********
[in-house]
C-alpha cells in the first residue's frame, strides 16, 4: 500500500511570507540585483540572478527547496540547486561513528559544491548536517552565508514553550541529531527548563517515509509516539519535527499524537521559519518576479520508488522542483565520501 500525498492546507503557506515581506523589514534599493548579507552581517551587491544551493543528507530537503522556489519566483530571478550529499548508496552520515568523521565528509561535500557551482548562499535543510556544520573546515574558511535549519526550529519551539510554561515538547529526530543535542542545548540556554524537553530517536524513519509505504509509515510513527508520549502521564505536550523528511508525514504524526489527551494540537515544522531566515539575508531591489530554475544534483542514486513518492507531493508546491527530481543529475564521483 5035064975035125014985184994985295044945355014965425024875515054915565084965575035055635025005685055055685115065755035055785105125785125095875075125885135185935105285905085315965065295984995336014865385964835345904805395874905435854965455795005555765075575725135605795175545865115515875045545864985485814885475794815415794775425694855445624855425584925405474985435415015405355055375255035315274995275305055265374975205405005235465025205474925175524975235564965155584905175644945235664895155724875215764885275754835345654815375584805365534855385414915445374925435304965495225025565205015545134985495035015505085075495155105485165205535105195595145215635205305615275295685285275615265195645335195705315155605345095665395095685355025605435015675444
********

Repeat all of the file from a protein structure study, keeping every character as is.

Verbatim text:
[in-house]
C-alpha cells in the first residue's frame, strides 16, 4: 500500500511570507540585483540572478527547496540547486561513528559544491548536517552565508514553550541529531527548563517515509509516539519535527499524537521559519518576479520508488522542483565520501 500525498492546507503557506515581506523589514534599493548579507552581517551587491544551493543528507530537503522556489519566483530571478550529499548508496552520515568523521565528509561535500557551482548562499535543510556544520573546515574558511535549519526550529519551539510554561515538547529526530543535542542545548540556554524537553530517536524513519509505504509509515510513527508520549502521564505536550523528511508525514504524526489527551494540537515544522531566515539575508531591489530554475544534483542514486513518492507531493508546491527530481543529475564521483 5035064975035125014985184994985295044945355014965425024875515054915565084965575035055635025005685055055685115065755035055785105125785125095875075125885135185935105285905085315965065295984995336014865385964835345904805395874905435854965455795005555765075575725135605795175545865115515875045545864985485814885475794815415794775425694855445624855425584925405474985435415015405355055375255035315274995275305055265374975205405005235465025205474925175524975235564965155584905175644945235664895155724875215764885275754835345654815375584805365534855385414915445374925435304965495225025565205015545134985495035015505085075495155105485165205535105195595145215635205305615275295685285275615265195645335195705315155605345095665395095685355025605435015675444